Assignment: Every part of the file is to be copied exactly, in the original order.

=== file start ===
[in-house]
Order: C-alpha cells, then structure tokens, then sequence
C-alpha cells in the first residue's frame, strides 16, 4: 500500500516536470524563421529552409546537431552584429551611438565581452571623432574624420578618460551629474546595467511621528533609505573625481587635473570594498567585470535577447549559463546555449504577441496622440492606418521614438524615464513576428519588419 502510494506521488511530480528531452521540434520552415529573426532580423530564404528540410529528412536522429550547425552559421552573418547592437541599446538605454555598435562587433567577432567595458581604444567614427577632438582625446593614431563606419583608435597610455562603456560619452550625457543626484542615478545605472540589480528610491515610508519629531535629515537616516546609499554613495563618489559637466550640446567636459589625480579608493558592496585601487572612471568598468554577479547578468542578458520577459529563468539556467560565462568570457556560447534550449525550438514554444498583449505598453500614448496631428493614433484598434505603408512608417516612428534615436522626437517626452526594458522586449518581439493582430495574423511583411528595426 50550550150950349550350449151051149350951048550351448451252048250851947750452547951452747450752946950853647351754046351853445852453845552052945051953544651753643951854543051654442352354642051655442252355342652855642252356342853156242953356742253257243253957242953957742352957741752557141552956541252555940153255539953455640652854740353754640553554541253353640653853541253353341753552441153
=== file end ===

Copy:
[in-house]
Order: C-alpha cells, then structure tokens, then sequence
C-alpha cells in the first residue's frame, strides 16, 4: 500500500516536470524563421529552409546537431552584429551611438565581452571623432574624420578618460551629474546595467511621528533609505573625481587635473570594498567585470535577447549559463546555449504577441496622440492606418521614438524615464513576428519588419 502510494506521488511530480528531452521540434520552415529573426532580423530564404528540410529528412536522429550547425552559421552573418547592437541599446538605454555598435562587433567577432567595458581604444567614427577632438582625446593614431563606419583608435597610455562603456560619452550625457543626484542615478545605472540589480528610491515610508519629531535629515537616516546609499554613495563618489559637466550640446567636459589625480579608493558592496585601487572612471568598468554577479547578468542578458520577459529563468539556467560565462568570457556560447534550449525550438514554444498583449505598453500614448496631428493614433484598434505603408512608417516612428534615436522626437517626452526594458522586449518581439493582430495574423511583411528595426 50550550150950349550350449151051149350951048550351448451252048250851947750452547951452747450752946950853647351754046351853445852453845552052945051953544651753643951854543051654442352354642051655442252355342652855642252356342853156242953356742253257243253957242953957742352957741752557141552956541252555940153255539953455640652854740353754640553554541253353640653853541253353341753552441153